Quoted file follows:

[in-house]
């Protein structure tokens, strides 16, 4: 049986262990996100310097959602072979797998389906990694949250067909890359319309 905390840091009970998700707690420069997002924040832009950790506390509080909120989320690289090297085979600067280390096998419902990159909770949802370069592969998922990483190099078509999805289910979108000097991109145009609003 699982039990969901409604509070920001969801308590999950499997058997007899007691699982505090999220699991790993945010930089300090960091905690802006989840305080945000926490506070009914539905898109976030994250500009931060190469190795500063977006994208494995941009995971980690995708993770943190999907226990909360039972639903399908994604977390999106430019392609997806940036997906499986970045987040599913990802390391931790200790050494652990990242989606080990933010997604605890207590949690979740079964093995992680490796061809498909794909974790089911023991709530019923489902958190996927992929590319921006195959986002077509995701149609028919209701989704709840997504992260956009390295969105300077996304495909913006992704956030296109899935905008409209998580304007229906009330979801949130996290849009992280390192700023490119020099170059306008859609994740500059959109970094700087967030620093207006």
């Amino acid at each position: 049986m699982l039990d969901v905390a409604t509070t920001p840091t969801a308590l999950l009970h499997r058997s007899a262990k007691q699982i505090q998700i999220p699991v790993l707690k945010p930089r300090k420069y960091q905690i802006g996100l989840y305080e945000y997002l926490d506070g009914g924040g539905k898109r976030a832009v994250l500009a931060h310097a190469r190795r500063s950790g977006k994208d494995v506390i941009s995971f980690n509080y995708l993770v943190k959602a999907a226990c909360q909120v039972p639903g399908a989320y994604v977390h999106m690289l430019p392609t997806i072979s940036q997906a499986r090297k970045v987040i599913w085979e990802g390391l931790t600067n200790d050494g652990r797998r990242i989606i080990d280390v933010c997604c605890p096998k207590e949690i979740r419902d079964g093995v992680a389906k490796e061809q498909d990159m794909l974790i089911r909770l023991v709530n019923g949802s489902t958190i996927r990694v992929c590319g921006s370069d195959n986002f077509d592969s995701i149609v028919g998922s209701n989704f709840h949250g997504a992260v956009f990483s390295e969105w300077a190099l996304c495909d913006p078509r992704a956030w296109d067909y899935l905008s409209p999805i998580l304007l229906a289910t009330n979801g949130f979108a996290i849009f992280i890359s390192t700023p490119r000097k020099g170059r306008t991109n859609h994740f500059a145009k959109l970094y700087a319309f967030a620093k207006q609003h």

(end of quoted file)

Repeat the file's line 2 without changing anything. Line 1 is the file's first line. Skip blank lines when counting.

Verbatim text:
């Protein structure tokens, strides 16, 4: 049986262990996100310097959602072979797998389906990694949250067909890359319309 905390840091009970998700707690420069997002924040832009950790506390509080909120989320690289090297085979600067280390096998419902990159909770949802370069592969998922990483190099078509999805289910979108000097991109145009609003 699982039990969901409604509070920001969801308590999950499997058997007899007691699982505090999220699991790993945010930089300090960091905690802006989840305080945000926490506070009914539905898109976030994250500009931060190469190795500063977006994208494995941009995971980690995708993770943190999907226990909360039972639903399908994604977390999106430019392609997806940036997906499986970045987040599913990802390391931790200790050494652990990242989606080990933010997604605890207590949690979740079964093995992680490796061809498909794909974790089911023991709530019923489902958190996927992929590319921006195959986002077509995701149609028919209701989704709840997504992260956009390295969105300077996304495909913006992704956030296109899935905008409209998580304007229906009330979801949130996290849009992280390192700023490119020099170059306008859609994740500059959109970094700087967030620093207006």